Revealed: the Ritzy’s roots

2 Mar
The original Electric Pavilion

The original Electric Pavilion

There’s a lovely piece in the Brixton Bugle about the origins of the Ritzy Cinema. I particularly like the details that it was saved by the 1981 Brixton riots, and scuppered by the 1995 ones; and also that it first came about through an ad in Time Out. (So many creative people I’ve spoken to over the years owe some sort of debt to Time Out; David Hare would always speak to us as he credited Time Out with helping to launch his career, back in fringe theatre days.)

I remember the “Little Bit Ritzy” well, as it was then: an art-house cinema showing the sorts of movies people now take for granted on DVD or streaming, but which back in the early ’80s we would have to scour listings and travel across town to see. It was so purist about film that it refused to serve popcorn, lest the munching disturb fellow film-goers (you’ll still get shushed for munching now), though in compensation the carrot-cake was superb.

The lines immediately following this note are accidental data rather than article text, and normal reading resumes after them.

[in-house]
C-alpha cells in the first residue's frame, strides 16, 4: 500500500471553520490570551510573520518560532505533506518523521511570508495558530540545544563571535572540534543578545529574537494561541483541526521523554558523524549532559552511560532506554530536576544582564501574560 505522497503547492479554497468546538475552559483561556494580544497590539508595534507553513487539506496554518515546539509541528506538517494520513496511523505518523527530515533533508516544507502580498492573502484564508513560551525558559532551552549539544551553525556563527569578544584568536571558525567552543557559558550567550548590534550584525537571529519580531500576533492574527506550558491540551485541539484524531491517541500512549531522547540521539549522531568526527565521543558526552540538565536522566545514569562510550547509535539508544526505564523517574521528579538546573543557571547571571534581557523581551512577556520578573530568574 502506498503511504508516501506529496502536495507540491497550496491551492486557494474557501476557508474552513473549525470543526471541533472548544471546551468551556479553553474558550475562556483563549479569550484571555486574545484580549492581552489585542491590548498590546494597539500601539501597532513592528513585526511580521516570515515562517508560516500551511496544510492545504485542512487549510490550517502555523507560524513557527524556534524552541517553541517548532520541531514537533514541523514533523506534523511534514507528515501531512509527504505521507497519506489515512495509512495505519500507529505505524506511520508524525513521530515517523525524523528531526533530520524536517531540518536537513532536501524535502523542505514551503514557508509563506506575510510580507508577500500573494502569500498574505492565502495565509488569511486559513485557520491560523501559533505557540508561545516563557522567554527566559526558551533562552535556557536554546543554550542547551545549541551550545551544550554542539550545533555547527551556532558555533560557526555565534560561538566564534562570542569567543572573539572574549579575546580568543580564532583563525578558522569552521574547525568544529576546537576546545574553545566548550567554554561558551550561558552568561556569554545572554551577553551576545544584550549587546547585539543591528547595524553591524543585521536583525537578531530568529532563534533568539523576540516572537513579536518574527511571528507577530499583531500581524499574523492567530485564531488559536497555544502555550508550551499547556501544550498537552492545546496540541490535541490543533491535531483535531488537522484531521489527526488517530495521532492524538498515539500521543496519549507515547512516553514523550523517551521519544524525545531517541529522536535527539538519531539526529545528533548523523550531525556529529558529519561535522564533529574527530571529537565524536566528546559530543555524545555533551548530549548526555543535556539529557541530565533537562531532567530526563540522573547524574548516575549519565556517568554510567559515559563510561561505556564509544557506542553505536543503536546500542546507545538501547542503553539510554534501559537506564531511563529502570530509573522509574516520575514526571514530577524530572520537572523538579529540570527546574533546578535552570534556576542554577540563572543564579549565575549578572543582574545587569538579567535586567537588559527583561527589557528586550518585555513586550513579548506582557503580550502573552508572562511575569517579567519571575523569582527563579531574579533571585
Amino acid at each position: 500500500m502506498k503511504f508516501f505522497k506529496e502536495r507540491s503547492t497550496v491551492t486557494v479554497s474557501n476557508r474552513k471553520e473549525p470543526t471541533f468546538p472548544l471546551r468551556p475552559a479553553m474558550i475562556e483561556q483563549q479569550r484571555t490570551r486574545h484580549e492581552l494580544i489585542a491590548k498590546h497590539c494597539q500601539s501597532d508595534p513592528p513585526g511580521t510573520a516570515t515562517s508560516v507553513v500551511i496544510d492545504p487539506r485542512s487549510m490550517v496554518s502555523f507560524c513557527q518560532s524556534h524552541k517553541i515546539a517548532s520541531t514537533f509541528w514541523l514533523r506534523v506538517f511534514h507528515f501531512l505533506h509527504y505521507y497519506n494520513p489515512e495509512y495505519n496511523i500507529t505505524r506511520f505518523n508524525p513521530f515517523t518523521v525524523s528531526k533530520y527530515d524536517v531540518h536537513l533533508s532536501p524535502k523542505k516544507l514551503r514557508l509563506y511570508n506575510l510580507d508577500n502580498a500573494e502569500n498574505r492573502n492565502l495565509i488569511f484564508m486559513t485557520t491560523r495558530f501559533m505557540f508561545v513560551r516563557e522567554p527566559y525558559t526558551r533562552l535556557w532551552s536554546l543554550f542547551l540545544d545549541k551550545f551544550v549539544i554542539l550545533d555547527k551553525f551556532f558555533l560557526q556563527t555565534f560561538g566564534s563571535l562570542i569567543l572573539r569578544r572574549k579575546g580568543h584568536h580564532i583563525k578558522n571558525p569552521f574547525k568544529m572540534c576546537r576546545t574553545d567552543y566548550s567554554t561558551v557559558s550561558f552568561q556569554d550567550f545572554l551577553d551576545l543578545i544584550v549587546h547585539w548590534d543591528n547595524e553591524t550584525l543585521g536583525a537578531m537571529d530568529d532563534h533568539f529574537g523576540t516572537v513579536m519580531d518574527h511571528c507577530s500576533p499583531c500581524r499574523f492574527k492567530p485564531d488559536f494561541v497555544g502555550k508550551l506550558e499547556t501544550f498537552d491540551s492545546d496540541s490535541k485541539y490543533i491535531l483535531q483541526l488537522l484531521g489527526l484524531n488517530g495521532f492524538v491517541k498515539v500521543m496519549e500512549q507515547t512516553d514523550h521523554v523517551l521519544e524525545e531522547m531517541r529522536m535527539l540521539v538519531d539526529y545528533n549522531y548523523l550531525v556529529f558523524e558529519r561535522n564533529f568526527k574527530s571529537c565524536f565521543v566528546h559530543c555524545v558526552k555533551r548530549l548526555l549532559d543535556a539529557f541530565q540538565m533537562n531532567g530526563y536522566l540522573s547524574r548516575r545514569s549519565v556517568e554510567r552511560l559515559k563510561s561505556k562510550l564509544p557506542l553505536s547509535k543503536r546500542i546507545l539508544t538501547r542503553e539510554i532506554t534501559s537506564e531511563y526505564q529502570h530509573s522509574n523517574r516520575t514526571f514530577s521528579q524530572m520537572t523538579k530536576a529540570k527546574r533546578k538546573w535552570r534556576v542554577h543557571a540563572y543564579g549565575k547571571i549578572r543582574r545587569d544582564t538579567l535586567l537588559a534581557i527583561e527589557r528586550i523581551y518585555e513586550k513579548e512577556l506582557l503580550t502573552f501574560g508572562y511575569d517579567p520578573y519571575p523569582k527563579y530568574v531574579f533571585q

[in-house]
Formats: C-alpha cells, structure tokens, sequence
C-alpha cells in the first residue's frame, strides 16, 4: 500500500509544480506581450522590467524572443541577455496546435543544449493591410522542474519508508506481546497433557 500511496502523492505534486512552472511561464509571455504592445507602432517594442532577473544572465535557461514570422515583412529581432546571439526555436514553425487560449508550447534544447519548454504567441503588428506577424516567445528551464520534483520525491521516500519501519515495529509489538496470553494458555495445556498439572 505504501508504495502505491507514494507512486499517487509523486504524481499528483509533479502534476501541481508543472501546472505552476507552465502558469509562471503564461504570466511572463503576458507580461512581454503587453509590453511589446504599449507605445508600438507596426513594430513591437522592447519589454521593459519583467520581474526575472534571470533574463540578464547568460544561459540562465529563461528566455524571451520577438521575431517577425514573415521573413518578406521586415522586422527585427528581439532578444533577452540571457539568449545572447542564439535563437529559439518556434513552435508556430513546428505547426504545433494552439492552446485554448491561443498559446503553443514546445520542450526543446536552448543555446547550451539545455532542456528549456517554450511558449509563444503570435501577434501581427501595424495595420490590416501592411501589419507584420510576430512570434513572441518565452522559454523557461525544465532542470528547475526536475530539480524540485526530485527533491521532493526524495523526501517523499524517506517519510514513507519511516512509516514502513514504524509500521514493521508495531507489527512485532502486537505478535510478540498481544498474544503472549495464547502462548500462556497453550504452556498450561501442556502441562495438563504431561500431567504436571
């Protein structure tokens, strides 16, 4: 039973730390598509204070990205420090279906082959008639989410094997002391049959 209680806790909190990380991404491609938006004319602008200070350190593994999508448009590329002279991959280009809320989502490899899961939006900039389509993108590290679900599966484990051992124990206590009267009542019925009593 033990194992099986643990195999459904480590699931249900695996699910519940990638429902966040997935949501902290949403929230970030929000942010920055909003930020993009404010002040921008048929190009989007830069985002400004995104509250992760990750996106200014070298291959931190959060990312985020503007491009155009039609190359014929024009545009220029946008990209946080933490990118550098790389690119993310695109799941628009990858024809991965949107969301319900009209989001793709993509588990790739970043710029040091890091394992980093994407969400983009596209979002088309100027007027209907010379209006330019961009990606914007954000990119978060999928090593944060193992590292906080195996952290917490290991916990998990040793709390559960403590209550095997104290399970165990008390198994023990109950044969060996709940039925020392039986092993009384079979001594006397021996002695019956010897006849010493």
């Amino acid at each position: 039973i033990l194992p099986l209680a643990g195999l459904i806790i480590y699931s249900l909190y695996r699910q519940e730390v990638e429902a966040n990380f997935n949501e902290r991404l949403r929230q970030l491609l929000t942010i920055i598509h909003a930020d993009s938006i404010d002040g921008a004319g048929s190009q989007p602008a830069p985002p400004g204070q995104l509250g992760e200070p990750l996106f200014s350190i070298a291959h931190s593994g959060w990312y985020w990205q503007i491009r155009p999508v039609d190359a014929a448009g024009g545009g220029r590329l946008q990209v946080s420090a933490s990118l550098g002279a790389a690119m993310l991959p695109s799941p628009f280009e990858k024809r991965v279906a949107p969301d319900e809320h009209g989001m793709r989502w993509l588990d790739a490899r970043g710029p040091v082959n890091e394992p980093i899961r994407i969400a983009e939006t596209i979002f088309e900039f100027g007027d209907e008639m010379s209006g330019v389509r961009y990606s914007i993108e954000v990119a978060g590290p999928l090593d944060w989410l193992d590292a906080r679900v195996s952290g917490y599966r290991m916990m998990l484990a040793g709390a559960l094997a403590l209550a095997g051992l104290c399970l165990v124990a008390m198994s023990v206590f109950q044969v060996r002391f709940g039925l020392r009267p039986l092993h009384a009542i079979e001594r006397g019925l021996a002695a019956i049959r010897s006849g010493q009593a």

The Ritzy is one of the main reasons I have chosen to live in and around Brixton for more than 20 years. Though it is now a six-screen multiplex, allowing more films to be shown, they achieved this without — as so many cinemas have — breaking up the wonderful main auditorium, instead building on an extension. Given the cinema’s egalitarian, right-on roots, I was incensed by the recent wage dispute, about which I wrote several blogs; they are now happily resolved, so it’s okay to love the Ritzy again.

If you love the Ritzy too, read the full article here.

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